November 10, 2011
on its Review of the progress in implementing the
2004 Health Accord
We believe the future of health care in Canada can only be secured with strong federal leadership. The Canada Health Act is a symbol of Canada as a compassionate and caring community. The Act states that the primary objective of Canadian health care policy “is to protect, promote and restore the physical and mental well-being of residents of Canada and to facilitate reasonable access to health services without financial or other barriers.” (CHA, art. 3).
The Canada Health Act, in essence, is a call to care. As Tommy Douglas said: “When we are talking about medical care we’re talking about our sense of values. Do we think human life is important? Do we think that the best medical care which is available is something to which people are entitled, by virtue of belonging to a civilized community?”
Roy Romanow wrote in his final report entitled ‘Building on Values’: “Canadians view Medicare as a moral enterprise, not a business venture”. The ethical imperative of the Act – reasonable access to health services without financial barriers – is obviously not a business proposition. In fact the legal principles of the Canada Health Act are in blunt opposition to the legal principles that regulate the market.1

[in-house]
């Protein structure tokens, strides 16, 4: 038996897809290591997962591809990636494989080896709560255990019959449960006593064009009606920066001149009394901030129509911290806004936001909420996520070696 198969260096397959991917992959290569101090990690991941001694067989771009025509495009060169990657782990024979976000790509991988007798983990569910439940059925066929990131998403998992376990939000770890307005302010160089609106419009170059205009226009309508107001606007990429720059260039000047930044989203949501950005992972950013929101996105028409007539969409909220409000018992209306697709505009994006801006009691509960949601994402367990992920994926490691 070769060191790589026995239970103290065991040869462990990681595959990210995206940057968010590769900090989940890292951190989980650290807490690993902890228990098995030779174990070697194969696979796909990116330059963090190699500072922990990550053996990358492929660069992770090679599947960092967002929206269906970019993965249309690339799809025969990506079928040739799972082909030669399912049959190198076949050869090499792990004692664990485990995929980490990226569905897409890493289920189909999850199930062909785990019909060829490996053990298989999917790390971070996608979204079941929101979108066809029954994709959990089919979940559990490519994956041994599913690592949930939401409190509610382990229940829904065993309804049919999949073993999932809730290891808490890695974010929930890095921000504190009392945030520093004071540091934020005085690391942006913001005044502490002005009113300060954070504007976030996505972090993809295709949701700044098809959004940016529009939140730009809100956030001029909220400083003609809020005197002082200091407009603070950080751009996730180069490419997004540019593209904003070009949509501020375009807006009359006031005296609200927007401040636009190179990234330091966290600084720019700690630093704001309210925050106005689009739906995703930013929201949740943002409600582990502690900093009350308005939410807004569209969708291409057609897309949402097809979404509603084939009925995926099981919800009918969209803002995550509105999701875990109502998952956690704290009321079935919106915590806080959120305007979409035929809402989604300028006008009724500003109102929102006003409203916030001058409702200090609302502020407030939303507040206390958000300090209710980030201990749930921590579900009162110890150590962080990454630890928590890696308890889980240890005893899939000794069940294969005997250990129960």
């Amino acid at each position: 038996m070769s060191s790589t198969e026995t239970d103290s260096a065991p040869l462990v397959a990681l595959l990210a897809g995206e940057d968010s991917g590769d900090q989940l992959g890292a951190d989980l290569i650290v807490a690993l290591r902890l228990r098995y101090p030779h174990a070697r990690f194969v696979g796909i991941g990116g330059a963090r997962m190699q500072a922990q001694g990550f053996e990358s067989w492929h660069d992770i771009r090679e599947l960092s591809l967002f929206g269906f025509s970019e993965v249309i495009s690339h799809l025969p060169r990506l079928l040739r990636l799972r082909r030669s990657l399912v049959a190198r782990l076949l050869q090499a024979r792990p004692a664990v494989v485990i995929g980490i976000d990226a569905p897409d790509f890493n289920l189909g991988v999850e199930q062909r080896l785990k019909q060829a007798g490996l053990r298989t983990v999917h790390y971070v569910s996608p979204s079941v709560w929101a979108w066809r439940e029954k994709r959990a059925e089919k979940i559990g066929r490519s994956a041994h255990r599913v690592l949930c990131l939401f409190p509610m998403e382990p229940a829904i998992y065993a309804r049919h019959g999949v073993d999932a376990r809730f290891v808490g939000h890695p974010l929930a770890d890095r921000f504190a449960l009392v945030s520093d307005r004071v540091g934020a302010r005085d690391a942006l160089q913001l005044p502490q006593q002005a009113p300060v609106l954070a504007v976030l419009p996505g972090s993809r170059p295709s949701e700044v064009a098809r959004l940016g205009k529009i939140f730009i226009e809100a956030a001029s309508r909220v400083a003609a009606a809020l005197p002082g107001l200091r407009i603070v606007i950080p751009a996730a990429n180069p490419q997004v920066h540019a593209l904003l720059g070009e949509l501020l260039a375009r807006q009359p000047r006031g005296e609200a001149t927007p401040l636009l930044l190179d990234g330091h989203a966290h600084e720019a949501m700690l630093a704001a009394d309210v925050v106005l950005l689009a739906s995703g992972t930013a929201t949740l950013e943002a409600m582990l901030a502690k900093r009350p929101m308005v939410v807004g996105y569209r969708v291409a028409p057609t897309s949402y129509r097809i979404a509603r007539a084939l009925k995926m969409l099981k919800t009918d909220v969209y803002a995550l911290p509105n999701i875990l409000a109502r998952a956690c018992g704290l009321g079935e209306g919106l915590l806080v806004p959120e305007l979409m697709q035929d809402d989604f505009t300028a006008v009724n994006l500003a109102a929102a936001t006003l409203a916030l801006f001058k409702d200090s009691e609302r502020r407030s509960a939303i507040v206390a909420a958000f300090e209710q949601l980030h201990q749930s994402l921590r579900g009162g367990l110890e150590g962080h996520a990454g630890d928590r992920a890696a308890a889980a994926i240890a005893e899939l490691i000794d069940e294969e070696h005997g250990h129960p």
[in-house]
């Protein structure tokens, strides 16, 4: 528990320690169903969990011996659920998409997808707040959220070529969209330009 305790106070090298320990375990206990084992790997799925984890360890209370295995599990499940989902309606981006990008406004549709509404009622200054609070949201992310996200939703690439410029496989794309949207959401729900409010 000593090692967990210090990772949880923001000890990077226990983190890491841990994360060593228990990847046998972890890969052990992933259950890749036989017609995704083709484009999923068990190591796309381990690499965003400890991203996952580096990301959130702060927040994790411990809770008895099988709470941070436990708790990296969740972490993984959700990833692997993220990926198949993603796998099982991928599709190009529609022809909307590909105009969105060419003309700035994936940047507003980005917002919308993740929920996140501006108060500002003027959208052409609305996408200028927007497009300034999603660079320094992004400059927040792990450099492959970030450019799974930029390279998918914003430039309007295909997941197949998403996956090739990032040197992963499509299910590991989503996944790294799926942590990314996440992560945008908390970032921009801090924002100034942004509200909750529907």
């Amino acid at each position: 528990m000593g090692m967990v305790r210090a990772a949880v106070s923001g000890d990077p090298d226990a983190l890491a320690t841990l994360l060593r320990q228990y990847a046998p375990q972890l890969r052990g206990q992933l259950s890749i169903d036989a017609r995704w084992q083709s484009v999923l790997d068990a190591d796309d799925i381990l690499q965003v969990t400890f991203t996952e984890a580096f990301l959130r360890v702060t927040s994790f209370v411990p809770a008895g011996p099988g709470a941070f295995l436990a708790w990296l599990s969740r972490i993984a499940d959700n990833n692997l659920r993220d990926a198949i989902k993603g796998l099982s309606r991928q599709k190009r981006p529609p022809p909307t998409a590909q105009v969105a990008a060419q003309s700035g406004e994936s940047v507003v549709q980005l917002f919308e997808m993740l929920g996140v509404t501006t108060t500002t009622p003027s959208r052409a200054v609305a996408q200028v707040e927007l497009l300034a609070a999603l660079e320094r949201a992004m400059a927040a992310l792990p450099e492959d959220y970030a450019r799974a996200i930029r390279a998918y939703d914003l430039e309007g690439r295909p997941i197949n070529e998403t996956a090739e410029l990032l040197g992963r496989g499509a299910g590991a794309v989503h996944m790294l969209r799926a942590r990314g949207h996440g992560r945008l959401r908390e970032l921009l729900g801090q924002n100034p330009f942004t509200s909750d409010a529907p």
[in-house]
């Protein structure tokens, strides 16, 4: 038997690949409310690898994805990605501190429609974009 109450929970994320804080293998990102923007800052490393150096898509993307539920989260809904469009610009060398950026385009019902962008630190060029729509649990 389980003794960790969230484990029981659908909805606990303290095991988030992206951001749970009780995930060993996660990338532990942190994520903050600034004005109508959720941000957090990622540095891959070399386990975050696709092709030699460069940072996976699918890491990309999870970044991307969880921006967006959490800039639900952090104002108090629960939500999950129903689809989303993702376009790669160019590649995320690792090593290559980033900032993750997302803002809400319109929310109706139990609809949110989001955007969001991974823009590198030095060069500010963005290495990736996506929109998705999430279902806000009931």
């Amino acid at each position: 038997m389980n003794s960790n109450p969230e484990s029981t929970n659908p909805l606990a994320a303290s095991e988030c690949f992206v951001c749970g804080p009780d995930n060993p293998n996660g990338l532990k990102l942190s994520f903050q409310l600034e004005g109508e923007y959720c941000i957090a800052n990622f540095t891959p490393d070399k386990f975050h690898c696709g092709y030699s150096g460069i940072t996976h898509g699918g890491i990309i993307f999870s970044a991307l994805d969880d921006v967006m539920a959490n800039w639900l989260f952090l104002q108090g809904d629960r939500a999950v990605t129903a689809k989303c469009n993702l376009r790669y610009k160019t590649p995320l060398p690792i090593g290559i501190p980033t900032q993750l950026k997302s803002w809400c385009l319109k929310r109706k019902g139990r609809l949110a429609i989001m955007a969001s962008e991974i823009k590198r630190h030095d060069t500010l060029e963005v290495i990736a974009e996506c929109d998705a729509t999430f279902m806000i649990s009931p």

A public, not-for-profit system based on the Canada Health Act, puts government at the service of the people and not at the service of private enterprise. Health care is supposed to be delivered solely on the criterion of the need of patients, without regard for their ability to pay, their socio-economic status or where they live. The Act is supposed to protect Canadians from markets in health care that fragment services and avoid “unprofitable” populations, “unprofitable” regions and “unprofitable” services. The Act also offers the best guarantees of cost effectiveness and sustainability.
Access to health care based on need and not ability to pay is a core social right in Canada. The iconic status of the Canada Health Act and the Medicare system; Canada’s health- related obligations under the Universal Declaration of Human Rights, the International Covenant on Economic, Social and Cultural Rights and other international human rights treaties ratified by Canada; domestic commitments under section 36 of the Constitution Act, 1982; and Canadian Charter of Rights and Freedoms guarantees of security of the person and equality all support the existence of a right to publicly funded health care. In the words of Roy Romanow: “Canadians consider equal and timely access to medically necessary services on the basis of need as a right of citizenship, not a privilege of status or wealth.”2